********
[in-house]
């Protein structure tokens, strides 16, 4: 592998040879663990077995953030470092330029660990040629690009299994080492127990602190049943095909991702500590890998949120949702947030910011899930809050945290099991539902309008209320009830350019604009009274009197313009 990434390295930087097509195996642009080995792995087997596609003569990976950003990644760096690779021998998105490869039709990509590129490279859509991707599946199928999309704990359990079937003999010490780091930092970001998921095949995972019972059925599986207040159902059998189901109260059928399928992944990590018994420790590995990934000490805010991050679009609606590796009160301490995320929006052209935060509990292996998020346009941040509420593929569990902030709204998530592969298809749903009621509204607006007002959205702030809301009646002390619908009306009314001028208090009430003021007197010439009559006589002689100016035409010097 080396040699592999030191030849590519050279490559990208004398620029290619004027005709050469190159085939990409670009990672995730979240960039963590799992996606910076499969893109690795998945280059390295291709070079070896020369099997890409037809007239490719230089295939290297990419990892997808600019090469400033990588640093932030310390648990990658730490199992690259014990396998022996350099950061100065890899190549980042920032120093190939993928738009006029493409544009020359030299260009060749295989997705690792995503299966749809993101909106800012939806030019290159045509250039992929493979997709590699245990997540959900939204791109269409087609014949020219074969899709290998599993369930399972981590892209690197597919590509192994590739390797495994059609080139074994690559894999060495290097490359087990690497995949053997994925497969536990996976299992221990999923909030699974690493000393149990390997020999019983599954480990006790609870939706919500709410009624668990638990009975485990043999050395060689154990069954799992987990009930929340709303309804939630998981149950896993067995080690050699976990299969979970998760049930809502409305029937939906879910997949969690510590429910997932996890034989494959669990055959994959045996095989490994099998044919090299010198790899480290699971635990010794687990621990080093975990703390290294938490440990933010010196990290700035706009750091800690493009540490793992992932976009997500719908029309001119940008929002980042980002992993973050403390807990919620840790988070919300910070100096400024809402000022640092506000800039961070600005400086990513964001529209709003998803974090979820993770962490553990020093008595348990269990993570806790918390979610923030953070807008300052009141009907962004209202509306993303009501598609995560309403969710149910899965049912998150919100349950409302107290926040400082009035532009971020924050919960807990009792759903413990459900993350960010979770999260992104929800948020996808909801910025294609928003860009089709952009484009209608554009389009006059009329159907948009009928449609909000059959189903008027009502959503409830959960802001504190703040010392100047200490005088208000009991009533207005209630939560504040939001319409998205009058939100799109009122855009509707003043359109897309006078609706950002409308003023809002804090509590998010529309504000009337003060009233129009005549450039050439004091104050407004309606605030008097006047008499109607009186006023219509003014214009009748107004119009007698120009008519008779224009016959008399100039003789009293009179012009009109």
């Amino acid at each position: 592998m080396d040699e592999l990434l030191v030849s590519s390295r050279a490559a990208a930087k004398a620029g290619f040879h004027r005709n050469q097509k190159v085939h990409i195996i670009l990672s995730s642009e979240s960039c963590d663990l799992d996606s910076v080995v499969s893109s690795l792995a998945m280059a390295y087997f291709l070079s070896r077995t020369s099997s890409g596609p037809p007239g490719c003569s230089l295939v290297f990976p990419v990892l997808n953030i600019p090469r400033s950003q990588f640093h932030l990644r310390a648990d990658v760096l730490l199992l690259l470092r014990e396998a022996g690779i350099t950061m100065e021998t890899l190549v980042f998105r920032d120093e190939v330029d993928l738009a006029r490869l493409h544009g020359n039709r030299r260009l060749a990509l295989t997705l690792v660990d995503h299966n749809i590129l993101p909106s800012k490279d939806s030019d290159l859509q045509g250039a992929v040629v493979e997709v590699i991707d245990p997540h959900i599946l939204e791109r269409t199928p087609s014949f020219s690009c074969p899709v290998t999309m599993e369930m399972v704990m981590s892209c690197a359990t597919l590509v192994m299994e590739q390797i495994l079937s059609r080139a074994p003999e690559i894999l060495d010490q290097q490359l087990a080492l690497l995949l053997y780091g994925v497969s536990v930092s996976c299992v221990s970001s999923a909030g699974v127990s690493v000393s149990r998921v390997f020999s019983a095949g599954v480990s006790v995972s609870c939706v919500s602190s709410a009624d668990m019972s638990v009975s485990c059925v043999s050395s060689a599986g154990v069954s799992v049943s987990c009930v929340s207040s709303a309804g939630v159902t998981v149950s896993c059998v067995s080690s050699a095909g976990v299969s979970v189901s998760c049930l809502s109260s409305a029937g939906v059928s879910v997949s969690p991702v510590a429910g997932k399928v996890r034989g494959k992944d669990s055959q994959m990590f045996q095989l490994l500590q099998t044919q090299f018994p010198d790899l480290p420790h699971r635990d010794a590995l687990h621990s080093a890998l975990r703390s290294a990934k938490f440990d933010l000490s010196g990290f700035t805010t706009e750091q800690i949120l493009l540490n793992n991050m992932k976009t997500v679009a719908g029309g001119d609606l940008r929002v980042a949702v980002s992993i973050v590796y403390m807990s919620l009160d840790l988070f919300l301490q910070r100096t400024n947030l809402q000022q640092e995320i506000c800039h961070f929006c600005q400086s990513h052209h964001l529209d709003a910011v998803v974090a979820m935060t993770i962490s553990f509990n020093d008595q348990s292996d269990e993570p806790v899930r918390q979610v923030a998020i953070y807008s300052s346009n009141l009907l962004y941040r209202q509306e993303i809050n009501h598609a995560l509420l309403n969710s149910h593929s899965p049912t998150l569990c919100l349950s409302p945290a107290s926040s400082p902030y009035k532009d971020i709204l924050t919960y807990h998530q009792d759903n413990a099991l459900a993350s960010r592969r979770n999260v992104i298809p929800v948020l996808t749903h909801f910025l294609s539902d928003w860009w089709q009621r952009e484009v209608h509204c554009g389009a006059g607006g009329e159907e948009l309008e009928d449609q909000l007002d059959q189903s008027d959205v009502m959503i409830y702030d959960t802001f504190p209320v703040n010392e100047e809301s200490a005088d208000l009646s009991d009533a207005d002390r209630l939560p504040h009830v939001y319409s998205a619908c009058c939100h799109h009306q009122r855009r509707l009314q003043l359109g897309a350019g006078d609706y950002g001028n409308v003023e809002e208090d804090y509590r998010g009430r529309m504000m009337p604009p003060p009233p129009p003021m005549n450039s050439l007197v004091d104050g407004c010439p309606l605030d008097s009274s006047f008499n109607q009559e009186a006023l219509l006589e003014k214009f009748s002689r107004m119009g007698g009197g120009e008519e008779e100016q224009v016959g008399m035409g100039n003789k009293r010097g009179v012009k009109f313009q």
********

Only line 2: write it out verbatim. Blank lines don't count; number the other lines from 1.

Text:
């Protein structure tokens, strides 16, 4: 592998040879663990077995953030470092330029660990040629690009299994080492127990602190049943095909991702500590890998949120949702947030910011899930809050945290099991539902309008209320009830350019604009009274009197313009 990434390295930087097509195996642009080995792995087997596609003569990976950003990644760096690779021998998105490869039709990509590129490279859509991707599946199928999309704990359990079937003999010490780091930092970001998921095949995972019972059925599986207040159902059998189901109260059928399928992944990590018994420790590995990934000490805010991050679009609606590796009160301490995320929006052209935060509990292996998020346009941040509420593929569990902030709204998530592969298809749903009621509204607006007002959205702030809301009646002390619908009306009314001028208090009430003021007197010439009559006589002689100016035409010097 080396040699592999030191030849590519050279490559990208004398620029290619004027005709050469190159085939990409670009990672995730979240960039963590799992996606910076499969893109690795998945280059390295291709070079070896020369099997890409037809007239490719230089295939290297990419990892997808600019090469400033990588640093932030310390648990990658730490199992690259014990396998022996350099950061100065890899190549980042920032120093190939993928738009006029493409544009020359030299260009060749295989997705690792995503299966749809993101909106800012939806030019290159045509250039992929493979997709590699245990997540959900939204791109269409087609014949020219074969899709290998599993369930399972981590892209690197597919590509192994590739390797495994059609080139074994690559894999060495290097490359087990690497995949053997994925497969536990996976299992221990999923909030699974690493000393149990390997020999019983599954480990006790609870939706919500709410009624668990638990009975485990043999050395060689154990069954799992987990009930929340709303309804939630998981149950896993067995080690050699976990299969979970998760049930809502409305029937939906879910997949969690510590429910997932996890034989494959669990055959994959045996095989490994099998044919090299010198790899480290699971635990010794687990621990080093975990703390290294938490440990933010010196990290700035706009750091800690493009540490793992992932976009997500719908029309001119940008929002980042980002992993973050403390807990919620840790988070919300910070100096400024809402000022640092506000800039961070600005400086990513964001529209709003998803974090979820993770962490553990020093008595348990269990993570806790918390979610923030953070807008300052009141009907962004209202509306993303009501598609995560309403969710149910899965049912998150919100349950409302107290926040400082009035532009971020924050919960807990009792759903413990459900993350960010979770999260992104929800948020996808909801910025294609928003860009089709952009484009209608554009389009006059009329159907948009009928449609909000059959189903008027009502959503409830959960802001504190703040010392100047200490005088208000009991009533207005209630939560504040939001319409998205009058939100799109009122855009509707003043359109897309006078609706950002409308003023809002804090509590998010529309504000009337003060009233129009005549450039050439004091104050407004309606605030008097006047008499109607009186006023219509003014214009009748107004119009007698120009008519008779224009016959008399100039003789009293009179012009009109």